Use Historical Data to Make Predictions.
We now have a lot of really useful information from our models that will allow us to make initial predictions. In the above diagram, the team completed “Dresser” and “Bedding” in Sprint 1. If our team is working in two week sprints and we have a measured velocity of 3 story points per sprint, then we can predict that “Carpeting” will be done in one more sprint (or 2 weeks calendar time).
Regularly Update the Model.
In the next sprint, the team completes the work on the Master Bedroom. Our predictive model suggested that only “Carpeting” would be complete in this time, but with so little historical information to make a prediction, it is very common that initial predictions will be less accurate. We will make them more accurate over time by updating our model with the new information, so let’s see what that looks like.
As you can now see, our team completed 3 points in the first sprint, and 5 points in the second sprint, for an average of 4 points per sprint. Furthermore, we have completed all the work for the “Master Bedroom,” which took us 2 sprints. We now have additional information that allows us to make additional predictions about feature completion dates, because we have completed work on an entire feature, in this case, the “Master Bedroom.” We can now predict that the “Master Bathroom” will be completed in 1 more sprint (2 weeks from now), and that the “Family Room” will be completed in 2.5 sprints after that (7 weeks from now). These predictions are based on the relative sizes that we assigned to this work earlier. Our model also predicts that we will break up the “Master Bathroom” into 4 story points of work, and “Family Room” into 12 story points of work.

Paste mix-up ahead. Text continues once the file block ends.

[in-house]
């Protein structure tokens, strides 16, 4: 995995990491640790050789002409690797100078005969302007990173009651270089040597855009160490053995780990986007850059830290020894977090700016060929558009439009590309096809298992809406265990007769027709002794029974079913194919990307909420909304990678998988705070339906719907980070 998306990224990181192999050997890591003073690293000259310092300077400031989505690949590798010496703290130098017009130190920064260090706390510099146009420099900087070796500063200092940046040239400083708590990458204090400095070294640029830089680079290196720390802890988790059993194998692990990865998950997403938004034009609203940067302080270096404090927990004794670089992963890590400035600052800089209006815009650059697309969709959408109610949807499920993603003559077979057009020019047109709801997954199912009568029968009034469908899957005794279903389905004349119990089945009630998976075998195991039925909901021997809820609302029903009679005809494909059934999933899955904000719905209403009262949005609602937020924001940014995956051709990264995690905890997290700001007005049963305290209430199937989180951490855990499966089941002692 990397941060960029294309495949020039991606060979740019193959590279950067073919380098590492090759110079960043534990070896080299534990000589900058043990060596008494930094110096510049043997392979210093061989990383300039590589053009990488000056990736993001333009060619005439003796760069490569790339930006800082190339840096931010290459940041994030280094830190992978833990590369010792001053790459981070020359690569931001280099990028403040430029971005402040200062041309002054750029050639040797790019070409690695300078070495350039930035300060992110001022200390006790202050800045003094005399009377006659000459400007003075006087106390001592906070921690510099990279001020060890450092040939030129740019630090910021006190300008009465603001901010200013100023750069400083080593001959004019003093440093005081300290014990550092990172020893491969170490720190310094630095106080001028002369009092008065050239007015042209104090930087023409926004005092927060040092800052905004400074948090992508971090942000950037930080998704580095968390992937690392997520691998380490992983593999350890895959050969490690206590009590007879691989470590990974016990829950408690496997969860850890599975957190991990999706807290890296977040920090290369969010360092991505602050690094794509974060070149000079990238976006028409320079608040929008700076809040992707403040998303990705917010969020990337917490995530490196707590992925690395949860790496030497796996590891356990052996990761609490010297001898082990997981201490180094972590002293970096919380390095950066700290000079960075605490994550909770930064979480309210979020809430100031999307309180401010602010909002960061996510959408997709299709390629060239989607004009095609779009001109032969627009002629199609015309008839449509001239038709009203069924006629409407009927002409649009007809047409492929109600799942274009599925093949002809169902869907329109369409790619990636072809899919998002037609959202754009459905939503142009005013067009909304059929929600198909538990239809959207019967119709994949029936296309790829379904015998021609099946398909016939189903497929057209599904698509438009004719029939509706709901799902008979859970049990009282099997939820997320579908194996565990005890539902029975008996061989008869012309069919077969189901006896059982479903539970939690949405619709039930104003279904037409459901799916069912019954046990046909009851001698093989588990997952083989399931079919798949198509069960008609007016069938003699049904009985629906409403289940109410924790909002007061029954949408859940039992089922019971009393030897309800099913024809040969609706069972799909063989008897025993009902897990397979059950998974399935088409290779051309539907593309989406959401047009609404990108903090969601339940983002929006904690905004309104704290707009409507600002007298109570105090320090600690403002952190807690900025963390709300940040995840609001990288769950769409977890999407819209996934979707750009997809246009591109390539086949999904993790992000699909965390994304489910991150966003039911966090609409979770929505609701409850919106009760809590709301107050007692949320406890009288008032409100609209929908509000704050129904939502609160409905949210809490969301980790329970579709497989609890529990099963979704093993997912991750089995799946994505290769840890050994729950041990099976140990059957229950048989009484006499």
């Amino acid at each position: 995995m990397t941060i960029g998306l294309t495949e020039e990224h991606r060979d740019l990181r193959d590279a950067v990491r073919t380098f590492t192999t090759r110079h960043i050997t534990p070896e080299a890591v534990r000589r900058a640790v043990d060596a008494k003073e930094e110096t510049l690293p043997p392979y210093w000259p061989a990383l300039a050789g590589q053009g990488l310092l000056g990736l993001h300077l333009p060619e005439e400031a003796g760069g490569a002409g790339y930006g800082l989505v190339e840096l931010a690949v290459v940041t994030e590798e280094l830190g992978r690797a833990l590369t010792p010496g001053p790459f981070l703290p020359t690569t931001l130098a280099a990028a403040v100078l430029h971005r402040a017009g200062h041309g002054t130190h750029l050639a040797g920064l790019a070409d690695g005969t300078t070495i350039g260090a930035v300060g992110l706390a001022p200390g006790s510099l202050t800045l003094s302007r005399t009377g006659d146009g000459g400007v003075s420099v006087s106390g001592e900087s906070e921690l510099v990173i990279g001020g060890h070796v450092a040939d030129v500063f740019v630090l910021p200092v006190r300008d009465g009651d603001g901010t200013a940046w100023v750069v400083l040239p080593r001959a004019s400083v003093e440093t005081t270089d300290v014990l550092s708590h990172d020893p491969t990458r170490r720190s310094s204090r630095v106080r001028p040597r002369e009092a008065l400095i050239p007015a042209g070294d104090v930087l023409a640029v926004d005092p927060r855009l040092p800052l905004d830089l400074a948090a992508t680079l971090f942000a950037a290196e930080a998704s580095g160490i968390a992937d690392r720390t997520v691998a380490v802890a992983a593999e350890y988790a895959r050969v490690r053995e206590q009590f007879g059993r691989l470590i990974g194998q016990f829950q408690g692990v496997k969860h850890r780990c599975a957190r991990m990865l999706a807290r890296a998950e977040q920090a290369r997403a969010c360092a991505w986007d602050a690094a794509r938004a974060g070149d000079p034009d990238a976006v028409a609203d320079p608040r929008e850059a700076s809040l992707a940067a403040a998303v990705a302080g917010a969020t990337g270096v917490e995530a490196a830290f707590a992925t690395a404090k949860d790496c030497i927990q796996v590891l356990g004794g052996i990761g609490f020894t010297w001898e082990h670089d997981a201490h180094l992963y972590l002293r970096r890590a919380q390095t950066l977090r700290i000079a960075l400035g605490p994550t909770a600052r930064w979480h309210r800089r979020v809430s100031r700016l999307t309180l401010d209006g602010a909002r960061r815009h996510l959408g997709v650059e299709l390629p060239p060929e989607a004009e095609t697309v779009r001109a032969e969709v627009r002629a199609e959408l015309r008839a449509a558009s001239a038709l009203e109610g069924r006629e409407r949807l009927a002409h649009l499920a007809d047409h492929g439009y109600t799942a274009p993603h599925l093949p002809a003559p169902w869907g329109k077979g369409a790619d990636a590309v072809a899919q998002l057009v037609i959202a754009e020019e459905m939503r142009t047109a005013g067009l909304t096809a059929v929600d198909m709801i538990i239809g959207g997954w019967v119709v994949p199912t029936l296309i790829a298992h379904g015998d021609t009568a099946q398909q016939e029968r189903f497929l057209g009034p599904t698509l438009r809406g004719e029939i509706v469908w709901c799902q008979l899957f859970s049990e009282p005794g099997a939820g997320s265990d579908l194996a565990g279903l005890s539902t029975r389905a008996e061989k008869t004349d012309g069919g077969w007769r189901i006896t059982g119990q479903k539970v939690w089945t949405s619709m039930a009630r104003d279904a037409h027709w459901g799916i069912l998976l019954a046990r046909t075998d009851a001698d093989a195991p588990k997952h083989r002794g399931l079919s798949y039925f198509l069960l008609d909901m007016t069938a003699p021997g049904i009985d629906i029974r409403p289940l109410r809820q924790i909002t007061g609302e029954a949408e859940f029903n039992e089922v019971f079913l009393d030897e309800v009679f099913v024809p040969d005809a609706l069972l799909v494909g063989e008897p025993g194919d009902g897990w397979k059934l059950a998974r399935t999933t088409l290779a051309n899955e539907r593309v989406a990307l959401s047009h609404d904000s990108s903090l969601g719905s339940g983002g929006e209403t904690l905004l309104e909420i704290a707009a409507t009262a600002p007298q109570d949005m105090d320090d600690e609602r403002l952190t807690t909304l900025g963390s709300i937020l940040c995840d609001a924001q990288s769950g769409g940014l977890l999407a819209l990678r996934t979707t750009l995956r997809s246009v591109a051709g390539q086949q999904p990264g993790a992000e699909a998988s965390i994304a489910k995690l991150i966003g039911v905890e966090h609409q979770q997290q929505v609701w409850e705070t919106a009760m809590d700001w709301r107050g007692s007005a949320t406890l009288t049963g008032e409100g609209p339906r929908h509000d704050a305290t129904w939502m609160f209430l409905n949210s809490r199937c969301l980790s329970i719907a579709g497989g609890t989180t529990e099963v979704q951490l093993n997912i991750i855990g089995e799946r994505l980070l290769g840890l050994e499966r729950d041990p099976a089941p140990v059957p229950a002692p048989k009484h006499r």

After each sprint, we must continue to update the model with real world data because that will make the future predictions more accurate over time. Initial predictions are going to be less accurate than predictions that have a significant amount of real world data behind them. In the long run, variations of team velocity and other environmental variations will begin to average out to a steady state and provide very good predictions. However, there are certain events that will disrupt or invalidate your model.